This 2021 exhibit explores the archaeology associated with the earliest indigenous settlements on Cape Cod. With the Public Archaeology Laboratory in Pawtucket, RI, the museum has developed a display on Native American archaeological sites, ranging from approximately 12,000 to 450 years ago, along with artifacts and images to tell us more about the culture of the earliest inhabitants of our region well before the Mayflower landing in 1620.
This 2018 exhibit, Man and Mollusk: A History of Shellfishing on Cape Cod, showed the many kinds of shellfish found in our waters and the vintage tools that were used to gather them, as well as the use of quahog shells by the Wampanoag Indians to present-day oyster farming by local fishermen.
Thanks to Tom Chilton and Bob Grosch for curating this exhibit.
Each fall over the last several years an exhibit of Drawings from Nature have appeared at the Museum. The artists are all students of Julia S. Child of Woods Hole and are all adult year-round residents of Woods Hole and Falmouth.
Discover how Cape Cod fishermen travelled close to shore and far from land before the days of electronic devices. The exhibit features reproductions and an original of large, century-old maritime charts from the archives of the Woods Hole Oceanographic Institution.
A list of exhibits at our Museum over the years. The first exhibit of the Woods Hole Historical Museum was held in 1974 in Endeavor House on School Street. The following year, in 1975, an exhibit was held at Fisher House on Church Street.
Electric home refrigerators didn't begin to replace home ice boxes until the 1920s and to keep things in those ice boxes cold, one needed ice. Here in the northeast, much of that ice was cut from ponds that froze over in the winter. The ice was cut and then stacked in ice houses to be used throughout the year. During summer of 2015 one of the exhibits at the Woods Hole Historical Museum told the story of the ice and the ice houses that were found around the shores of many of the ponds in Falmouth. Much of what was on display in that exhibit is now online and can be viewed by clicking here.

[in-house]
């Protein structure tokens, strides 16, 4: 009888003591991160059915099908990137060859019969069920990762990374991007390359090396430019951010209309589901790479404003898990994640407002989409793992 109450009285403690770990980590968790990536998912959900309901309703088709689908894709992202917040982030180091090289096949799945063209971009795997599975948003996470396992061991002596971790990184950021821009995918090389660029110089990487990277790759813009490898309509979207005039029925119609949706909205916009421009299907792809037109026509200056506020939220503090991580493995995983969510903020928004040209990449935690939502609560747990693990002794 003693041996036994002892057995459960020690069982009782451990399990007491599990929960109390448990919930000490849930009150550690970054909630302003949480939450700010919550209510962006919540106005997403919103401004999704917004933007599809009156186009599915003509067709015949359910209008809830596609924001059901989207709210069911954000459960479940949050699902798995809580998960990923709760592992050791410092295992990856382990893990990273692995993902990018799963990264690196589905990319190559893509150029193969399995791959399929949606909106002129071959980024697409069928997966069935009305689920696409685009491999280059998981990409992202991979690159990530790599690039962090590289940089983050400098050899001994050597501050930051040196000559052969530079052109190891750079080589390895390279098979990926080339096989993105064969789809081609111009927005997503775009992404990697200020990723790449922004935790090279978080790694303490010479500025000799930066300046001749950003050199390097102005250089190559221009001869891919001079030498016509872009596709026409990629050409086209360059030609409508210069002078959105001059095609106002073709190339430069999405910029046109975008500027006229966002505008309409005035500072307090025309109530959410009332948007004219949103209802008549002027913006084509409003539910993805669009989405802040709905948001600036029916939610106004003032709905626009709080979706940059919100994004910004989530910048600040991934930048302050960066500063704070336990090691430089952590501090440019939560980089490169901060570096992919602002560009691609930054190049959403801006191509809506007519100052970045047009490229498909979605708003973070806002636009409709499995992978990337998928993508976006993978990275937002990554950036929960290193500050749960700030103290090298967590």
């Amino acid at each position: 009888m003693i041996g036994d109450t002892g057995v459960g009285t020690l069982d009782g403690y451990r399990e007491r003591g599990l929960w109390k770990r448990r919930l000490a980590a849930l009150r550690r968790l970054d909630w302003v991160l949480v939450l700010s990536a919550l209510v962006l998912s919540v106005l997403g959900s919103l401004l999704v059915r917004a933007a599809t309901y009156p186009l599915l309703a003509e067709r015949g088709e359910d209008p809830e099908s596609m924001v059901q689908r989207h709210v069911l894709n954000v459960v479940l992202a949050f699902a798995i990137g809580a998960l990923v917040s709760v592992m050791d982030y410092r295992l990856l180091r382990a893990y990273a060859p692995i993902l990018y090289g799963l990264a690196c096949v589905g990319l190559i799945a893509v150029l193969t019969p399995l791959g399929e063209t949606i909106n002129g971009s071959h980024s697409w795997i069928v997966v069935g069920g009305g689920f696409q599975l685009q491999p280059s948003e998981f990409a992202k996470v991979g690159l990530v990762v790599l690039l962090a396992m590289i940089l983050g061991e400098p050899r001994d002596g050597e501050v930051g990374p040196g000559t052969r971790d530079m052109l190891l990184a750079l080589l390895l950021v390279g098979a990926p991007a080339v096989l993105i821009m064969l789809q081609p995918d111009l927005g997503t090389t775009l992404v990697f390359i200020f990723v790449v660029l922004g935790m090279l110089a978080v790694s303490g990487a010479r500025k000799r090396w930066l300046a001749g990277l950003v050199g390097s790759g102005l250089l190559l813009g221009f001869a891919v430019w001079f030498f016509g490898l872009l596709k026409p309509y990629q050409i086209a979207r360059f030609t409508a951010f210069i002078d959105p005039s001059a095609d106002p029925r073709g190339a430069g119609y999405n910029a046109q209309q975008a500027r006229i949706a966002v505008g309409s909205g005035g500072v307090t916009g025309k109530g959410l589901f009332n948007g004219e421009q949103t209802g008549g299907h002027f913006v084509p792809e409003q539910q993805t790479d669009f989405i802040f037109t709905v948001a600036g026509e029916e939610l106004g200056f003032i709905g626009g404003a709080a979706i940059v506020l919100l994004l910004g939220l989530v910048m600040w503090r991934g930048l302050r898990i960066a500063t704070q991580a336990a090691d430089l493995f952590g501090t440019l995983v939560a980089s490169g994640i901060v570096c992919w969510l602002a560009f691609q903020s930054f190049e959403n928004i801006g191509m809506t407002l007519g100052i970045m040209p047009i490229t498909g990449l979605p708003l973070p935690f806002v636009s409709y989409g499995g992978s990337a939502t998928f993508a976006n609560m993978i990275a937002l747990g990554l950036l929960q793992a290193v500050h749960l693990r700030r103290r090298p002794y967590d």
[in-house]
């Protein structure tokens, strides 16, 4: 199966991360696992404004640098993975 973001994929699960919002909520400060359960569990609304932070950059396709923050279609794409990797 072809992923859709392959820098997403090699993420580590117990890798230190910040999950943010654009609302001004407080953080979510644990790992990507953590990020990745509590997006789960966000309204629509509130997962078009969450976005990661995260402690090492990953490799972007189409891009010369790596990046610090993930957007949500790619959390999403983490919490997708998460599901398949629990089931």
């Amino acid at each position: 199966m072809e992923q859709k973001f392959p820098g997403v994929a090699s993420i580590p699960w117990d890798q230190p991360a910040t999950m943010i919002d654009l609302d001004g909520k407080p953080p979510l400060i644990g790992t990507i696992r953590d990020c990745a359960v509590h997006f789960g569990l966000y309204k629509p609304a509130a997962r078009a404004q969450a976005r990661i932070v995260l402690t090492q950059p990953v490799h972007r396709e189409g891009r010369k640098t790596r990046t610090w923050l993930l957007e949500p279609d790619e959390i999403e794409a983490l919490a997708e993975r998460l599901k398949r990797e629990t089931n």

Franklin Gifford (1854-1936), a long-time resident of Woods Hole, filled his retirement making paintings of local scenes that he remembered or reconstructed. Twenty or so of Gifford's paintings now hang on the walls of the Woods Hole Public Library. Some of the paintings depict battles or famous historical events, but many (like the paint of eeling shown here) show scenes of village life in Woods Hole in the 1800s and capture a sense of what that life was like.
During the summer of 2013, the Museum hosted an exhibit honoring the Marine Biological Laboratory for 125 years in Woods Hole.
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